Distribution, Competition, and Antitrust / Intellectual Property (IP) Law

It Is Becoming Tougher for Plaintiffs to Allege Harm to Competition

English: Logo for The Home Depot. Category:Bra...

(Photo credit: Wikipedia)

It has long been the case that Sherman Act Section 1 Rule of Reason claims as well as Section 2 claims require proof of harm to competition. But the courts, particularly in the Ninth Circuit, have been tightening up on the requirement to plead such harm, as evidenced by the recent case of Orchard Supply Hardware LLC v. Home Depot USA, Inc., 2013 U.S. Dist LEXIS 53214 (Apr. 11, 2013) (Tigar, J).

In Orchard Supply, the plaintiff, a retailer, challenged Home Depot’s alleged agreements with several tool manufacturers to be the exclusive carrier of the manufacturers’ lines of power tools and accessories. The court dismissed the plaintiff’s Rule of Reason claim, although it granted leave to amend.

The complaint’s defect was its failure to allege harm to competition itself. Although the complaint alleged that the exclusives would enable Home Depot to charge higher prices and deprive consumers of choice, this is not enough. As the court held, “[a]llegations that an agreement has the effect of reducing consumers’ choices or increasing prices to consumers does not sufficiently allege an injury to competition.” Id. at *16, quoting Brantley v. NBC Universal, Inc., 675 F.3d 1192, 1202 (9th Cir.), cert. denied, 133 S. Ct. 573 (2012).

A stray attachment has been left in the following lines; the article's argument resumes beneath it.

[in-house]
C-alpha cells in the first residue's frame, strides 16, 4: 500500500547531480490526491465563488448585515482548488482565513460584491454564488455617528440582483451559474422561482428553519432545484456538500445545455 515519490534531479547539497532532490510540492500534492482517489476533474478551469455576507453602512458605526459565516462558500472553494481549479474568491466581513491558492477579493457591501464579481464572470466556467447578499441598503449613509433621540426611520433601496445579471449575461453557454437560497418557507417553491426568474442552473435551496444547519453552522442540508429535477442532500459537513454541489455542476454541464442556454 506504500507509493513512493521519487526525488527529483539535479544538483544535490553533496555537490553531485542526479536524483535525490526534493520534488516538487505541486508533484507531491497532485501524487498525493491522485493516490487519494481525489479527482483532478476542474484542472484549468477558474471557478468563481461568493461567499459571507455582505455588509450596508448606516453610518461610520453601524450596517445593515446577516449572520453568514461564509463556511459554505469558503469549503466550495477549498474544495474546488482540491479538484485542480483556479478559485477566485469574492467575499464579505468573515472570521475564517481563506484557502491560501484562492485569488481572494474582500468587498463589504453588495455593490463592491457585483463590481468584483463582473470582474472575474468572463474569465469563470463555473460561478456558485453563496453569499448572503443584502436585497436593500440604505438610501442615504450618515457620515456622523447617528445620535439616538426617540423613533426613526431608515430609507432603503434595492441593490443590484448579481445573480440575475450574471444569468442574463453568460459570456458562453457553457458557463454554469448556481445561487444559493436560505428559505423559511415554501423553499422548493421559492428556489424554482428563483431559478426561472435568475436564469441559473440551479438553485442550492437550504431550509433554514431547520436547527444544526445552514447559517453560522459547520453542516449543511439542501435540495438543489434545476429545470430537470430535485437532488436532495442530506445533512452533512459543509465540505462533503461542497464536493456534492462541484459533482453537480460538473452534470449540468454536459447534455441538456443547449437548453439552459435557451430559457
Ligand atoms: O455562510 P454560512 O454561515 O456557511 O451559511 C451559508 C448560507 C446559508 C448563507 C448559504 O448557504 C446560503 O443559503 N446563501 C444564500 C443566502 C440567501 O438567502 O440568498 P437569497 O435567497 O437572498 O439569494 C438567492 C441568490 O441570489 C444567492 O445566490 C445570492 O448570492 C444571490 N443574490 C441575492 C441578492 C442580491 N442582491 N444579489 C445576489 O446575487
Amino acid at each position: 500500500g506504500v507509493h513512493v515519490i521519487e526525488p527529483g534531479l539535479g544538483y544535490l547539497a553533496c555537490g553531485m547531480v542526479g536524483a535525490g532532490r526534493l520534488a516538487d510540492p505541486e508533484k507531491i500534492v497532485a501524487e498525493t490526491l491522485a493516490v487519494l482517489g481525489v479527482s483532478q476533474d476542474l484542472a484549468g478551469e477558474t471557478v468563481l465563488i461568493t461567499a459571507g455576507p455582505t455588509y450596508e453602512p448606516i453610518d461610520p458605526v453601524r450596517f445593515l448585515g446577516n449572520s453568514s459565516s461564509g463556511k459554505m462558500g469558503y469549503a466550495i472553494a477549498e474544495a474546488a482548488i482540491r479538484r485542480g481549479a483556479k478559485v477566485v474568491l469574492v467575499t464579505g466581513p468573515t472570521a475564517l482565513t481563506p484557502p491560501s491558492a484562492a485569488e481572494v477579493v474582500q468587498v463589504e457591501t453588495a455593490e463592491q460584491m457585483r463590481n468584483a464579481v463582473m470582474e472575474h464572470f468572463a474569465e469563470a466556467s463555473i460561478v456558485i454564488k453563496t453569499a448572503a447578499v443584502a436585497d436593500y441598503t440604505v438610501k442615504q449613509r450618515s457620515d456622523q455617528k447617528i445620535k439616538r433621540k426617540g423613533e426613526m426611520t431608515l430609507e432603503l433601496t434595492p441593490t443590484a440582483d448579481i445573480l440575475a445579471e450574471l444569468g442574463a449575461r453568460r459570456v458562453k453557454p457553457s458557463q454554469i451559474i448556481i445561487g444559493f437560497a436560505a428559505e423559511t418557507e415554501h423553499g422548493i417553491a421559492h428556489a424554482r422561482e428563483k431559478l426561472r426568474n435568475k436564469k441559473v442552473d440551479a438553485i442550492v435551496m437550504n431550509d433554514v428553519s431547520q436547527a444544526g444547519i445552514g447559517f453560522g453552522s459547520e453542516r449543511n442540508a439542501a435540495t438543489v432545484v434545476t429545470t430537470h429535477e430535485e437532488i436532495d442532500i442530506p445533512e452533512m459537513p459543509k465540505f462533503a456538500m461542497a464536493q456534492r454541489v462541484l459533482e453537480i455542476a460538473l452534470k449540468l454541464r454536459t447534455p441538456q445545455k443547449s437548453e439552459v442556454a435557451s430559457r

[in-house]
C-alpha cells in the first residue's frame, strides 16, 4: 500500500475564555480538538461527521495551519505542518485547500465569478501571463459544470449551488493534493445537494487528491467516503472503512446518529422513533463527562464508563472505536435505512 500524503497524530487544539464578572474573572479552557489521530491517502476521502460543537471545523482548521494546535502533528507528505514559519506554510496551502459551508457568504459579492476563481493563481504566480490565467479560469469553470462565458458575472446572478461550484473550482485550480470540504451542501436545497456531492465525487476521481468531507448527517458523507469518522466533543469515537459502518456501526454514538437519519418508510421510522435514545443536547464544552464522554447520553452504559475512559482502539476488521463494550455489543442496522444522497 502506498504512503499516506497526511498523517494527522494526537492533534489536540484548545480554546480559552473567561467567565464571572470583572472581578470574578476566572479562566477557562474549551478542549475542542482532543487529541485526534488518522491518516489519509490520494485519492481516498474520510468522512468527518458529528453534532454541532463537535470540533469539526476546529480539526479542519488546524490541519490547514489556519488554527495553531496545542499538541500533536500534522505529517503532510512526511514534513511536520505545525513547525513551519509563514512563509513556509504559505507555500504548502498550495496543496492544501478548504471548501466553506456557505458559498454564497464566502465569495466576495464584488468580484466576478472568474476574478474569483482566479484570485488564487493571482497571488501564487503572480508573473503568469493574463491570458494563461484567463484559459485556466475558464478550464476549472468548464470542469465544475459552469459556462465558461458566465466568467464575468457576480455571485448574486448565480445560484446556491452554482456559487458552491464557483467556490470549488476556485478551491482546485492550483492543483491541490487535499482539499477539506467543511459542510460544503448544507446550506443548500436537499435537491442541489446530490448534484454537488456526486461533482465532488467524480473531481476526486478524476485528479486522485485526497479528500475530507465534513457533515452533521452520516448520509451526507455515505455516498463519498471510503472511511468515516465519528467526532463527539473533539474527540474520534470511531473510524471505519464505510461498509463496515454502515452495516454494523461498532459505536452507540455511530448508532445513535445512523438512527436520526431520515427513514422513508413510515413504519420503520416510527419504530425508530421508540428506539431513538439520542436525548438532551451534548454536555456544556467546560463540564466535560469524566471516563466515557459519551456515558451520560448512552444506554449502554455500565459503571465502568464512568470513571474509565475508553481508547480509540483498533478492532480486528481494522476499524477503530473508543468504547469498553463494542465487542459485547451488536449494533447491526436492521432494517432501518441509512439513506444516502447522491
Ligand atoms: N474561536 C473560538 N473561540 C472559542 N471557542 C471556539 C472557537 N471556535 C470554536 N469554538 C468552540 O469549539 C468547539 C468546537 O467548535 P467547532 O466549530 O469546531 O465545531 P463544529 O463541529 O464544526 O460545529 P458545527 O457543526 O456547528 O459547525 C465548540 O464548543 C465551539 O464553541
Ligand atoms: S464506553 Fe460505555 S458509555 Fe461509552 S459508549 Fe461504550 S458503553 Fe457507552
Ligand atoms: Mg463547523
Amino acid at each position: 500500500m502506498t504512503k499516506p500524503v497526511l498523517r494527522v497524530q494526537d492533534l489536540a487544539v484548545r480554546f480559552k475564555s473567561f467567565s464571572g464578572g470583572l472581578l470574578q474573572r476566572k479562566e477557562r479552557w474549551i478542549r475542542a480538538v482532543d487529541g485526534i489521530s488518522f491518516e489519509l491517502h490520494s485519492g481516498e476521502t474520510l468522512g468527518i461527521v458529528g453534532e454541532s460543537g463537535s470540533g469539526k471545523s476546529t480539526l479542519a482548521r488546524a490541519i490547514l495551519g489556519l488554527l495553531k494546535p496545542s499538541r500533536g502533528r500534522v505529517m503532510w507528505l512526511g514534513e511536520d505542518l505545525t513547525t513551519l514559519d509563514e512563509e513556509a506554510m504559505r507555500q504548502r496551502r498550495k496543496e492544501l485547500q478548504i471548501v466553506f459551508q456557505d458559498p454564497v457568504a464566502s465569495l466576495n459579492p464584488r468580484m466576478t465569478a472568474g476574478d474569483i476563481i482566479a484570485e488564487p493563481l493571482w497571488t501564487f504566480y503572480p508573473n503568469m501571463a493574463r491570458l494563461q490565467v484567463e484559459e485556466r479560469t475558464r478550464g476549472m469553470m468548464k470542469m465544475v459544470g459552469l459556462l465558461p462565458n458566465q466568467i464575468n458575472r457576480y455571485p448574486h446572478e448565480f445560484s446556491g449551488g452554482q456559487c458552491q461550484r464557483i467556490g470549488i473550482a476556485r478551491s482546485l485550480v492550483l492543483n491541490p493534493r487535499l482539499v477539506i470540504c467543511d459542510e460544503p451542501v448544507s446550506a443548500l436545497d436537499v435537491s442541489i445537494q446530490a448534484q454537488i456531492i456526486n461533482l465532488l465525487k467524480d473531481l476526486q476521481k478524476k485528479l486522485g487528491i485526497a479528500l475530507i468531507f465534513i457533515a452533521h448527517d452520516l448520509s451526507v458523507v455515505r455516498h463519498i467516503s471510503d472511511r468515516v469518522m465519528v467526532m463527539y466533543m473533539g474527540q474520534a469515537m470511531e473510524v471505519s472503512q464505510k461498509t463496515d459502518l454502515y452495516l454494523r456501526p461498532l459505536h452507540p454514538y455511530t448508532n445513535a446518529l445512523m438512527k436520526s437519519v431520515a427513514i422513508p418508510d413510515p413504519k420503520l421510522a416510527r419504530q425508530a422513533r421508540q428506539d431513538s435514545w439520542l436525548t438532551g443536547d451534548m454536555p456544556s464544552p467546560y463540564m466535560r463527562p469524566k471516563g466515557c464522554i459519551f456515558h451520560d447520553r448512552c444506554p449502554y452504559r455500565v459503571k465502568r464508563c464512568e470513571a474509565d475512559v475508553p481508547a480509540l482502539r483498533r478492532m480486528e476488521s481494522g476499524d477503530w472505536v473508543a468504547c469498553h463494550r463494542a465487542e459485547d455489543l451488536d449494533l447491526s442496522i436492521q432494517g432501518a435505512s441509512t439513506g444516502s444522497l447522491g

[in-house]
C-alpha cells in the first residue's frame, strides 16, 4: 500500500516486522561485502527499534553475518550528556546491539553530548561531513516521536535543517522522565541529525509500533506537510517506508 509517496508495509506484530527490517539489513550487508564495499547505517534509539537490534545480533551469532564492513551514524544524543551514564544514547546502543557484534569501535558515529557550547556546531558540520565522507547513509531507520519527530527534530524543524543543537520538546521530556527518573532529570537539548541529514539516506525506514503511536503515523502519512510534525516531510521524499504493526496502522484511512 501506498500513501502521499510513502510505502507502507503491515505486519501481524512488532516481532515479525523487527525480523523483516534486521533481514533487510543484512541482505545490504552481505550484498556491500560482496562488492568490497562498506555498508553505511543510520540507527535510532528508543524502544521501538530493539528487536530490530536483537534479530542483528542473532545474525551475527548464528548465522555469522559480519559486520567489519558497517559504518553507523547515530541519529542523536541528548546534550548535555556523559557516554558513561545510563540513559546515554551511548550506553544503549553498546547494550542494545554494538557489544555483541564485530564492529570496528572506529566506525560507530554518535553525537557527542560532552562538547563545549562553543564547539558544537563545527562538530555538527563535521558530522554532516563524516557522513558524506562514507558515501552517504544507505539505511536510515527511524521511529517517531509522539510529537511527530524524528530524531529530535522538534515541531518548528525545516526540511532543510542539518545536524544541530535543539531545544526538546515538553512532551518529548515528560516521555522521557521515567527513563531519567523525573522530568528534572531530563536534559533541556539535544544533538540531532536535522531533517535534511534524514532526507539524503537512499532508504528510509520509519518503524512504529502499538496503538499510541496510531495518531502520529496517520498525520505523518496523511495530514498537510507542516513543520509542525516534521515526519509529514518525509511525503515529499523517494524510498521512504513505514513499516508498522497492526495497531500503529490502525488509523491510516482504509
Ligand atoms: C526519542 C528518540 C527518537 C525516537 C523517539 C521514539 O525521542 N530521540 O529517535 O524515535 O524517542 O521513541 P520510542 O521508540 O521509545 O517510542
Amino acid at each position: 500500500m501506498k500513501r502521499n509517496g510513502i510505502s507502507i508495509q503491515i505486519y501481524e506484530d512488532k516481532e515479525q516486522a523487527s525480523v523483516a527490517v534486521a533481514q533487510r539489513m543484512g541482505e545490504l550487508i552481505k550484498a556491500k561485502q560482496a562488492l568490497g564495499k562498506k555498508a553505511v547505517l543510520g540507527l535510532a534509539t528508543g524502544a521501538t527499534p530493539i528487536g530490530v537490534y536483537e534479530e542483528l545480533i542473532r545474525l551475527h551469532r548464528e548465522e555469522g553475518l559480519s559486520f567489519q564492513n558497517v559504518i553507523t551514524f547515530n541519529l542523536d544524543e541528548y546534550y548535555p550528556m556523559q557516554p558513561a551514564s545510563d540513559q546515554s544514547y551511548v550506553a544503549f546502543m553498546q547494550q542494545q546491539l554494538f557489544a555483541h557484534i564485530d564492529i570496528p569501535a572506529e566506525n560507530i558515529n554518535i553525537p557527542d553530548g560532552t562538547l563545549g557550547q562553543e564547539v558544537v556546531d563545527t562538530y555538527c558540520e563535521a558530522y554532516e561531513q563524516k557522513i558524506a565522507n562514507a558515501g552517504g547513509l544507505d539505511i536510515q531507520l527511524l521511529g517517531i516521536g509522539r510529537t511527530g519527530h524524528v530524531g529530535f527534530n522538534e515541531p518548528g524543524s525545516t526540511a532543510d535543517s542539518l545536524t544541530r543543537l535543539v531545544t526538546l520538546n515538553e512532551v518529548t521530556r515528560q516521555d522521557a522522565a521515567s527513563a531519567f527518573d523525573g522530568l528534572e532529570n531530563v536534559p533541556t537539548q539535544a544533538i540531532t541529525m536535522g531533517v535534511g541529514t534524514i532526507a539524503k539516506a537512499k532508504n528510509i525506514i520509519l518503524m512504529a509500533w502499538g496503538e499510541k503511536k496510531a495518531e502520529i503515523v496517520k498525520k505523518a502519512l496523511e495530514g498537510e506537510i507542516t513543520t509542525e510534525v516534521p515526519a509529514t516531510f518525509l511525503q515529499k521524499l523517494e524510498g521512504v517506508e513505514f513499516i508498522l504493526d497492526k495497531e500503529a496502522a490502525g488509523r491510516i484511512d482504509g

In the case of exclusives, if they actually or potentially cause substantial market foreclosure or the exit of competitors, harm to competition may exist. But higher consumer prices do not themselves amount to an actionable antitrust injury.

Related posts:

Leave a Reply

Optimization WordPress Plugins & Solutions by W3 EDGE
%d bloggers like this: